Forty-two years ago, one of the most important archaeological discoveries in the world, and the definitive proof of Macedonia’s Greek origin, was announced by Greek archaeologist Manolis Andronikos. On November 8, 1977, Andronikos discovered a pair of royal tombs from the fourth century BC which contained many objects of gold, silver, bronze, and iron, several wall frescoes, and two caskets of human bones, which he believed to be the remains of the parents of Alexander III, Philip II and his fourth wife, Olympias.

It was the crowning achievement of Dr. Andronikos’s career, in the village of Vergina, in northern Greece. He had been excavating there for 40 years, finding rich tombs and artifacts from ancient times along the way — but nothing he had ever uncovered could prepare him for what he unearthed that day.

Finally, at a depth of 17 feet underground, he struck the largest tomb at the site and announced the discovery of the tomb of King Philip II, who lived from 382-336 B.C., This was the very Macedonian king, who had conquered all of Greece and was the father of Alexander the Great.

Dr. Andronicos, a professor of archeology at the University of Salonika, based his stunning conclusion on ivory busts found on the tomb floor which greatly resembled known portraits of Philip and Alexander. Chemical dating placed the tomb at the right time, between 350 and 320 B.C., and in addition, it is known that other Macedonian king was buried in northern Greece during that time.

At the time the magnificent tomb was discovered, scholars said it was one of the most splendid and important archaeological finds since World War II. They generally, though cautiously, accepted the evidence that associated the tomb with Philip II. Among the treasures of the tomb were the first complete paintings from the Hellenistic period, exquisite silver and gold ornaments and weapons, as well as a marble sarcophagus containing a gold casket with bones believed to be those of Philip.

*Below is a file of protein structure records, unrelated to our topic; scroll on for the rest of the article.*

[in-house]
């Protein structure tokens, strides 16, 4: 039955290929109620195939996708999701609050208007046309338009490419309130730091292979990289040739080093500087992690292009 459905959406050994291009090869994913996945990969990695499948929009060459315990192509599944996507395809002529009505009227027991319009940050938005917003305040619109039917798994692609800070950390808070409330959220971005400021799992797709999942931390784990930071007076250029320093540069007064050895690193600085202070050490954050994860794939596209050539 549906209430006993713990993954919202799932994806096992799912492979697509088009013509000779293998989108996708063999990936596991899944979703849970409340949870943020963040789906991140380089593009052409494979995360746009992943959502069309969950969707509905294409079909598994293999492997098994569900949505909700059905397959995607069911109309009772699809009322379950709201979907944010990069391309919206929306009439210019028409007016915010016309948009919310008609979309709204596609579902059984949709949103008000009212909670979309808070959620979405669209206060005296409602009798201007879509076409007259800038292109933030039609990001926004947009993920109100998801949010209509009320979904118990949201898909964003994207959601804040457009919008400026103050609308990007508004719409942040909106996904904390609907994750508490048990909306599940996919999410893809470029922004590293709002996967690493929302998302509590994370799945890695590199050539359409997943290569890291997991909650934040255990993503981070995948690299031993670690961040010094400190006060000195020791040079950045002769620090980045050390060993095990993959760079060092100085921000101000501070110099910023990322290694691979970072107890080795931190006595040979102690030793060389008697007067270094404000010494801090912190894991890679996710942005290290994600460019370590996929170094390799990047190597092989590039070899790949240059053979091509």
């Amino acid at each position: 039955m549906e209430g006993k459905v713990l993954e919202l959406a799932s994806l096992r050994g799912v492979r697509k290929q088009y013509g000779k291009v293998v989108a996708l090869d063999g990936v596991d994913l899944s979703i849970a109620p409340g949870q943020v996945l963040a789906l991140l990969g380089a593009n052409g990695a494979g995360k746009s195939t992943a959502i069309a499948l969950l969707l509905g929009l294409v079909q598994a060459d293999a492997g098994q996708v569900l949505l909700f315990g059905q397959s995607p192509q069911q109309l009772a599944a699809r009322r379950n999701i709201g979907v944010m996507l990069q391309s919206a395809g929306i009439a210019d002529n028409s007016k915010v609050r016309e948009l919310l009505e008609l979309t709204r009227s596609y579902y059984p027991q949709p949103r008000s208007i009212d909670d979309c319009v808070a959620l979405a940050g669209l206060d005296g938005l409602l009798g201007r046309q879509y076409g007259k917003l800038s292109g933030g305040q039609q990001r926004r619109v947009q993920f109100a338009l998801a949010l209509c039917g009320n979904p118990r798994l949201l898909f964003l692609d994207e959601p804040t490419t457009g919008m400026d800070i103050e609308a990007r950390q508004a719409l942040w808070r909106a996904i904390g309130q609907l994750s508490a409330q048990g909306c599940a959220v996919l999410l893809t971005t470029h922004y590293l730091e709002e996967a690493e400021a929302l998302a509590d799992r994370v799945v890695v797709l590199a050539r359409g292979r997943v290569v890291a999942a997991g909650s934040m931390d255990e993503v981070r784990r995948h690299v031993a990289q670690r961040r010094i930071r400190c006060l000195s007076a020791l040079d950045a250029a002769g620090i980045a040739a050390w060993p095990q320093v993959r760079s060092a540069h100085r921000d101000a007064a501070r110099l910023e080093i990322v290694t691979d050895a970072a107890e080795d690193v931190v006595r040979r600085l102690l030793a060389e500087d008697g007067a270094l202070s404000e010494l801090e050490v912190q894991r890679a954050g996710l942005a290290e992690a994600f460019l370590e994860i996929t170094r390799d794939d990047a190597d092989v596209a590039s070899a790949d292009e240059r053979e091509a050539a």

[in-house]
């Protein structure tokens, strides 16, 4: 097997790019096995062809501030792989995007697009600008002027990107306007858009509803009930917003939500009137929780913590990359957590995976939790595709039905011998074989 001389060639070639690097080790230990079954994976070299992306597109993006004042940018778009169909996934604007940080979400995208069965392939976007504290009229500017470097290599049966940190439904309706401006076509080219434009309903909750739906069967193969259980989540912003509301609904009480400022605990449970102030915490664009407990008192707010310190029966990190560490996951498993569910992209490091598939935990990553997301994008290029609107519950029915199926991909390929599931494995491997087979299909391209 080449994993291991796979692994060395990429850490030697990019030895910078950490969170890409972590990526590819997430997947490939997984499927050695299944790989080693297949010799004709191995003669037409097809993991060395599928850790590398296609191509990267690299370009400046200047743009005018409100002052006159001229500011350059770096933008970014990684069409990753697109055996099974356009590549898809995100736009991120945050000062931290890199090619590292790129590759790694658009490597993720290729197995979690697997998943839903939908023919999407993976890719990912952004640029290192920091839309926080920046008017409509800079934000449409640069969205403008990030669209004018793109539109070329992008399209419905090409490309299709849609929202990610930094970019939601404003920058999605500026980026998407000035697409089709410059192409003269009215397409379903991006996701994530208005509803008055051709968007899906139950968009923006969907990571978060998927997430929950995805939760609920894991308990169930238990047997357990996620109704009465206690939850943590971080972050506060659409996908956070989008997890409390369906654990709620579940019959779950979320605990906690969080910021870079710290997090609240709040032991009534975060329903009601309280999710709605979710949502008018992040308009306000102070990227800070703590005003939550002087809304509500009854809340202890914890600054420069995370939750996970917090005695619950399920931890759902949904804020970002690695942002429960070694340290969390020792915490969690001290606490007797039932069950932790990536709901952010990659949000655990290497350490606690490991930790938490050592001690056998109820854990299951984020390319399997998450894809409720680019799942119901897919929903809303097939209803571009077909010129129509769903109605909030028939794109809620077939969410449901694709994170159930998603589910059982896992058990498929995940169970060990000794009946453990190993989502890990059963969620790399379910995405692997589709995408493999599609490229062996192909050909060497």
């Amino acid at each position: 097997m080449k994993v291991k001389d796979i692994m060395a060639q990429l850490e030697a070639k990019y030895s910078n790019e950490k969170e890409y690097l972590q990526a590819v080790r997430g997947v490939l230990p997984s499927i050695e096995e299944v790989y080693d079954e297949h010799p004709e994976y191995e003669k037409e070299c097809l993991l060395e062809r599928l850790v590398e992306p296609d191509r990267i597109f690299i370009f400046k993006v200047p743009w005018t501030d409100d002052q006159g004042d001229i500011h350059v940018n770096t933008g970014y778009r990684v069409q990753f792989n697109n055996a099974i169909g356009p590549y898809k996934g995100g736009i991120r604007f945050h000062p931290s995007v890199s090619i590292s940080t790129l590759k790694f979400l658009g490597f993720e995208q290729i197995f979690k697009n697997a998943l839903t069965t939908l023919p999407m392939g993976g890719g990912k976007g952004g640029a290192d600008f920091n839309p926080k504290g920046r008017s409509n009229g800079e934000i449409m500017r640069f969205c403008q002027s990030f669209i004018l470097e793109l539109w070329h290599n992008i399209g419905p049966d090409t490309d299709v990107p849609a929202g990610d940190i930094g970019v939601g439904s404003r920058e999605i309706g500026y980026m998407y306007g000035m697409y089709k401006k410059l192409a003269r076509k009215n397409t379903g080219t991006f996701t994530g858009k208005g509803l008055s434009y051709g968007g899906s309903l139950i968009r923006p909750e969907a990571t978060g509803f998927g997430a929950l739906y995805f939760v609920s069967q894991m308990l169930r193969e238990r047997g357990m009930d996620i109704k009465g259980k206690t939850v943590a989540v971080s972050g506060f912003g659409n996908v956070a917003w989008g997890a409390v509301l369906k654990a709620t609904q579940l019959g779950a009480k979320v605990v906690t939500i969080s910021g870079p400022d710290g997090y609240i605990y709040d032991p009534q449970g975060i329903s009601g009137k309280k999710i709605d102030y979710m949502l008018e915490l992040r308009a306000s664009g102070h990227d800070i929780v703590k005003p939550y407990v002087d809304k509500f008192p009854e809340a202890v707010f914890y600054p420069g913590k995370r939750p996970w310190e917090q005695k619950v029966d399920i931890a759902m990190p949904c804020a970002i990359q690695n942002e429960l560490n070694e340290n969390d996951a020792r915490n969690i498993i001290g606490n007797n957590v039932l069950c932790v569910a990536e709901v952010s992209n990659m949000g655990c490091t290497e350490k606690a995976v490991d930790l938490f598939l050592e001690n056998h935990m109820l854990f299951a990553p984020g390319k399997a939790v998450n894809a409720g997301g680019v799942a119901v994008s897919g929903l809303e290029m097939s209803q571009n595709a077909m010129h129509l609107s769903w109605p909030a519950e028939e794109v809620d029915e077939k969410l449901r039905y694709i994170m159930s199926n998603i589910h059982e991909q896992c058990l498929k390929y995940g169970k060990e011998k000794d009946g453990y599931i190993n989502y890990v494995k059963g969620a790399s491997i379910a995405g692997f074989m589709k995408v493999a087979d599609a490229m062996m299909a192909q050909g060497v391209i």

The Golden Larnax, housed at the Archaeological Museum of Vergina, contains the remains of Macedonian King Philip II.

Dr. Andronikos believed that a smaller casket might have held the remains of Olympias, the first of Philip’s seven wives and the mother of Alexander the Great. In his book, “Vergina: The Royal Tombs,” Andronicos says the discovery provided “new information about Macedonian Hellenism.”
Previous knowledge concerning Philip II had been based almost exclusively on Athenian literary sources. However, the archaeologist noted that the view from Athens was often biased, because Macedonia was a serious political rival of that city. The discovery appeared to confirm a previously disputed theory that Vergina, and not Edessa, which is farther north, was the site of Aegae, the capital of ancient Macedonia.

Andronikos was born in Bursa, in northern Turkey, in 1919 and began studying classical archaeology at the University of Salonika in the 1930’s, receiving his doctorate there in 1952. He spent two years of post-doctoral studies at Oxford University. He first excavated in Vergina in 1937 as a student assistant. But his work was interrupted by World War II and the Greek Civil War in the late 1940’s. He was a member of numerous scholarly societies, including the Archaeological Society of Athens, the German Archaeological Institute of Berlin and the Society for the Promotion of Hellenic Studies in London.

In 1982, Andronikos received the “Olympia Prize” from the Onassis Foundation. Just a few days before he died, he received Greece’s highest distinction, the Grand Cross of the Order of the Phoenix.
Andronikos died at the age of 73, on March 30, 1992 at a hospital in Thessaloniki, where he had lived. He had liver cancer and had also suffered a stroke. But his magnificent discovery of the tomb of Philip II of Macedonia will live in the annals of history for all time to come.